6 Sci-Fi Authors who predicted contemporary technology

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July 5, 2017

“In science fiction, we tend to have faith that problems that seem insuperable now will be solved- perhaps in ways that are utterly unexpected” - Isaac Asimov (1983)

The birth of a good invention is the wonderful result of mixing intelligence, creativity, a vision and also a bit of luck. Most times a good invention stays in ideas and words, other times it becomes a story that feeds our imagination and sometimes, only a very few times, it becomes reality.

Not everyone has the ability to imagine how the world will be in 100 or 10000 years, much less to come up with the technology that people from the future will use. But in the last centuries, there has been a few geniuses who predicted future inventions or even inspired engineers or scientists to create new technology. This is our top 10 sci-fi genius' list:

1. Jules Verne

Jules Verne was born to be the #1 of every list about futuristic authors. This French writer, known as “The Father of Science Fiction” was born in 1825. Verne, took his readers to the moon 100 years before anyone else with his book “From the Earth to the Moon”(1865)

In 1869 he published “Twenty Thousand Leagues Under the Sea” where he describes an electrical submarine that 18 years later was created by Isaac Peral, a big fan of Verne’s work.

Not amazed yet? In his novel “Paris in the twentieth Century” he talks about an international communication net to share information all around the world. A clear precedent to the Internet. Thank you Monsieur Verne!

2. Isaac Asimov

He was a Professor of Biochemistry with a wonderful mind and a limitless creativity. He was born in 1919, but to this day his work inspires us. He predicted how modern communications would change society, the smartphone and 3D technology. His main passion was clearly Artificial Intelligence, one of the latest and most popular trends among tech people.

Asimov is actually credited with introducing the word “robotics” into the English language. He was talking about analysis of big data and the use of AI back in 1950. His amazing work has been the base of many movies and technology innovation. For that we give him a #2 in our genius list.

3. William Gibson

Gibson is the first American cyberpunk. In the early 80s, before the World Wide Web was created, this author was talking about worldwide communications network.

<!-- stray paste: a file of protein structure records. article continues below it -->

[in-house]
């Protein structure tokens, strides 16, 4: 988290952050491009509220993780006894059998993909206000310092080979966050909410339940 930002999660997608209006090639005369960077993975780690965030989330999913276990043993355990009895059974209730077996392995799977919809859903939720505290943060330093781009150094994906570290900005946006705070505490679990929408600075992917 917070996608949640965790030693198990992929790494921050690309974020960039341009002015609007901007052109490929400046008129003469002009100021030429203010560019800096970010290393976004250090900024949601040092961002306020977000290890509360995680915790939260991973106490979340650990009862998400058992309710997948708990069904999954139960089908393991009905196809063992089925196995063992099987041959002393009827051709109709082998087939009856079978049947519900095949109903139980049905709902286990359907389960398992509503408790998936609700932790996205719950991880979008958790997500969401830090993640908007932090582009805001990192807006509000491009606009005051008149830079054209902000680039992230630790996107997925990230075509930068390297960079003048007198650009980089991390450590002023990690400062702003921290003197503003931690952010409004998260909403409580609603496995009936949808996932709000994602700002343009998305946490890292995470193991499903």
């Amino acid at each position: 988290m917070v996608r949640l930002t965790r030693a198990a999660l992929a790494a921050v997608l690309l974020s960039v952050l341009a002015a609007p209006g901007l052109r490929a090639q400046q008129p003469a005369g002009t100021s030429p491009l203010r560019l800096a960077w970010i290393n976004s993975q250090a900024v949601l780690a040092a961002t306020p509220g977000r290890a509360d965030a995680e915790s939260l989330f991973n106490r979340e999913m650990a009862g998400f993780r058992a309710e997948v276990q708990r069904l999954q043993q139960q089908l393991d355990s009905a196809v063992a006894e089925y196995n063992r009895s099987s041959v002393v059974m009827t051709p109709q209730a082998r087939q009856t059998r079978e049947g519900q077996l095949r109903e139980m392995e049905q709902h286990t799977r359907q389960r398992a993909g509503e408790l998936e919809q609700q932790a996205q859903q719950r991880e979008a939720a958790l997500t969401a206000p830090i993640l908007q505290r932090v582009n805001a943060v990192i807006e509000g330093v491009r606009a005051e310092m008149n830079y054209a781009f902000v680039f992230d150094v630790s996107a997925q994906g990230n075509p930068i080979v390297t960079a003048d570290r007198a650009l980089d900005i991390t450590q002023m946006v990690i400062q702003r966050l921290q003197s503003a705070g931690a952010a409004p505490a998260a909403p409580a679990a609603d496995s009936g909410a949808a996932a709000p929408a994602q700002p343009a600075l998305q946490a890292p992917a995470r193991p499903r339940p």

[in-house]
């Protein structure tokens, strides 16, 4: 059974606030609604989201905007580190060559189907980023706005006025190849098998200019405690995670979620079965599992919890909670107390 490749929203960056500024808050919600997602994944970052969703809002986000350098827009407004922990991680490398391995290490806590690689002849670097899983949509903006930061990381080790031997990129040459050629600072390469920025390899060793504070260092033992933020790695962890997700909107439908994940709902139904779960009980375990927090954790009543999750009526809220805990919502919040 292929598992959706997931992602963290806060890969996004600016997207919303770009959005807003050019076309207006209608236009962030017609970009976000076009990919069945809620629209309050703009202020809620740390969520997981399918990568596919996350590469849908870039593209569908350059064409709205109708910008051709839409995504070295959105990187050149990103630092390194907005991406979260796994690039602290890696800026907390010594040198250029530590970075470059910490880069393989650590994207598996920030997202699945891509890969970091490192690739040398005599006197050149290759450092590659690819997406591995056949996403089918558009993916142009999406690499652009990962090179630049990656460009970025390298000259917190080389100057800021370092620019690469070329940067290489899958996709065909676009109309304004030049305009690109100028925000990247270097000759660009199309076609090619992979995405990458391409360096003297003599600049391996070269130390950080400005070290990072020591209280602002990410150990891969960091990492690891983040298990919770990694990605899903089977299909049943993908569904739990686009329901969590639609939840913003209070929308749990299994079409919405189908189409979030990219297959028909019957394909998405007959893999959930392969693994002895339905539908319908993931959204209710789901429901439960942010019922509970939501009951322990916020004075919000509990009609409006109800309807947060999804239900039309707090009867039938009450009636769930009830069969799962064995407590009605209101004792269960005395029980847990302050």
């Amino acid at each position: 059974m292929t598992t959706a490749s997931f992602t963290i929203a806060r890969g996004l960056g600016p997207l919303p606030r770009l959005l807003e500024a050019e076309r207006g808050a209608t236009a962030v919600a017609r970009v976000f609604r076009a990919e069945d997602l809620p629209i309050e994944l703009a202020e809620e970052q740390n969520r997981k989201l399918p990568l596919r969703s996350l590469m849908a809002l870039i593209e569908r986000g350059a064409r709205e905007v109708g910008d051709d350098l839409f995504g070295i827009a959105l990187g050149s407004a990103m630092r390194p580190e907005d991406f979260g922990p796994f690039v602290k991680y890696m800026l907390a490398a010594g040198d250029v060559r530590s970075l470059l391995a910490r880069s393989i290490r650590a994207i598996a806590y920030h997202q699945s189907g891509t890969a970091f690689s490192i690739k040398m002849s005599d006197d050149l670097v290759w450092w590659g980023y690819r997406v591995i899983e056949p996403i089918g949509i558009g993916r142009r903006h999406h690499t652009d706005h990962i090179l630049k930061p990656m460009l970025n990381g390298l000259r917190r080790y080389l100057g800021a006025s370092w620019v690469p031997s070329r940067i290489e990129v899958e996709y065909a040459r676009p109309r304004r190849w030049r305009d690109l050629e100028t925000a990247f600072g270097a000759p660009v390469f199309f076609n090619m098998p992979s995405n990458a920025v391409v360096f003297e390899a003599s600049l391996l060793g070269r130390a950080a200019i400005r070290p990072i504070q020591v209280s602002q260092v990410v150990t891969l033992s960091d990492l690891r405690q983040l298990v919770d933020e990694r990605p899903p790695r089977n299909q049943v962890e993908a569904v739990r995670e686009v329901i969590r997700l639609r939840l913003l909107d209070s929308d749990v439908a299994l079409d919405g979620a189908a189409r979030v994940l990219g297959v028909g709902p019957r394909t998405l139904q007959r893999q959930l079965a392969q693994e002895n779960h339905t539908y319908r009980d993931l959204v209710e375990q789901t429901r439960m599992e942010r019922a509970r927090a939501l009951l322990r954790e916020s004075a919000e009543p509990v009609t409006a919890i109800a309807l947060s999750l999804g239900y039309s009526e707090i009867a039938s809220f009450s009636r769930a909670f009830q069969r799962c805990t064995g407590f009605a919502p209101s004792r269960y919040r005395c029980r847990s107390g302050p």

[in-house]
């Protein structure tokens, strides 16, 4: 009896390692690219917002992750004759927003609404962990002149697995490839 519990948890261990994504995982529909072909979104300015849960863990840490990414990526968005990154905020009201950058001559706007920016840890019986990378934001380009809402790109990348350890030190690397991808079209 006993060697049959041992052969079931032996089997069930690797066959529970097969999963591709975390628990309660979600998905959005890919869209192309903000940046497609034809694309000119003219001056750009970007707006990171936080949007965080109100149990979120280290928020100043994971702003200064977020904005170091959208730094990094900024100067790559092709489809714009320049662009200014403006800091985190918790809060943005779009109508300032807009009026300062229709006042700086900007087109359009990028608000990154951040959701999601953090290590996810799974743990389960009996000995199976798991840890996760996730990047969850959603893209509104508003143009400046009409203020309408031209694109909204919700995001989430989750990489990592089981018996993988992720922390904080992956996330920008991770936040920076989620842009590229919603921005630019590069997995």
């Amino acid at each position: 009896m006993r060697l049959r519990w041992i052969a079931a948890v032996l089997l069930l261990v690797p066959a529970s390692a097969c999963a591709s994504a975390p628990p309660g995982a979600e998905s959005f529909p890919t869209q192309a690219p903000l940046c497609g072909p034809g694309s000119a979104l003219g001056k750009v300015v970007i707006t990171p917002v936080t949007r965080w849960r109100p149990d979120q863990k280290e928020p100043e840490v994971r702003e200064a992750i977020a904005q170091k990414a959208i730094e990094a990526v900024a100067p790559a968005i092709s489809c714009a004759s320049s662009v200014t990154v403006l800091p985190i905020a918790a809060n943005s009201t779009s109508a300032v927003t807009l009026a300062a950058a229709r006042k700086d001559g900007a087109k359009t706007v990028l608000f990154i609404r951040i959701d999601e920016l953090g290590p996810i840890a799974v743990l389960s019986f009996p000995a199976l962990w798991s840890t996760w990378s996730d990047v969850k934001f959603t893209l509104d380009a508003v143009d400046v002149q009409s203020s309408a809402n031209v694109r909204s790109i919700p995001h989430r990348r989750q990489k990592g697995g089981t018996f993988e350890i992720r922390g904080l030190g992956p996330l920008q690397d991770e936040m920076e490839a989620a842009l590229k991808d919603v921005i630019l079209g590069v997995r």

His most controversial novel was “Neuromancer” (1984) in which he talks about a cyber thief with the ability to “jack in” cyberspace. When the internet was at a very early stage, Gibson already had a clear vision of its importance in the transformation of society.

4. John Brunner

“Stand on Zanzibar” published in 1968, takes place in 2010. In this novel, the British author talks about an overpopulated world with a lot of social problems. Ring any bells? Well, his prediction doesn’t stop there. He describes laser printers, electric cars and satellite TV.

John Brunner was particularly worried about the nuclear threats. He spent his last years in distress because his predictions were becoming truth.

5. Arthur C. Clarke

Sir Arthur C. Clarke was not only a sci-fi writer, he was also an inventor, undersea explorer, and the host of a TV show. He is well known as the author of “2001: A Space Odyssey”. The novel was published in 1968 and taken to the Big Screen that same year by Stanley Kubrick.

Next to the fact that the movie became a cult film, in the novel Sir Clarke describes in detail a device he called “newspad”, a little box controlled by tapping its screen. With the “newspad” you would be able to follow news from all over the world. Any resemblance to the iPad is not pure coincidence.

You might also want to take a look at this guide that includes some of the most popular sci-fi movies ever made, and some of the technologies that they predicted.

6. Ray Bradbury

Ray Bradbury was born in 1920 in Illinois. He grew up reading H.G Wells books and creating his own stories, he began to write sci-fi when he was 11 years old. One of his most iconic novels is Fahrenheit 451 (published in 1953).

It takes place in a future American society where books are outlawed. It’s a great love story in a dystopian society, but what’s quite surprising to see is the use of a technology similar to “little white seashells” that people could put on their ears to listen to music and voices. He is describing the earbud headphone 50 years before Apple made them so popular with the iPod!

We love tech, we admire the mind of these geniuses who dared to challenge the limitations of their time to dream about unlikely novelties. Forerunners? Visionaries? People with unbridled imagination? Maybe a bit of all. Definitely, people who deserve a space in our blog for their contribution to the technology we need so much nowadays.

About Claudia Martinez

Claudia helps the marketing team by producing awesome blogs, case studies, ebooks, and newsletters. This tech-savvy writer is constantly searching for that great story behind the use case. She also loves working with our partners to create unique co-marketing campaigns.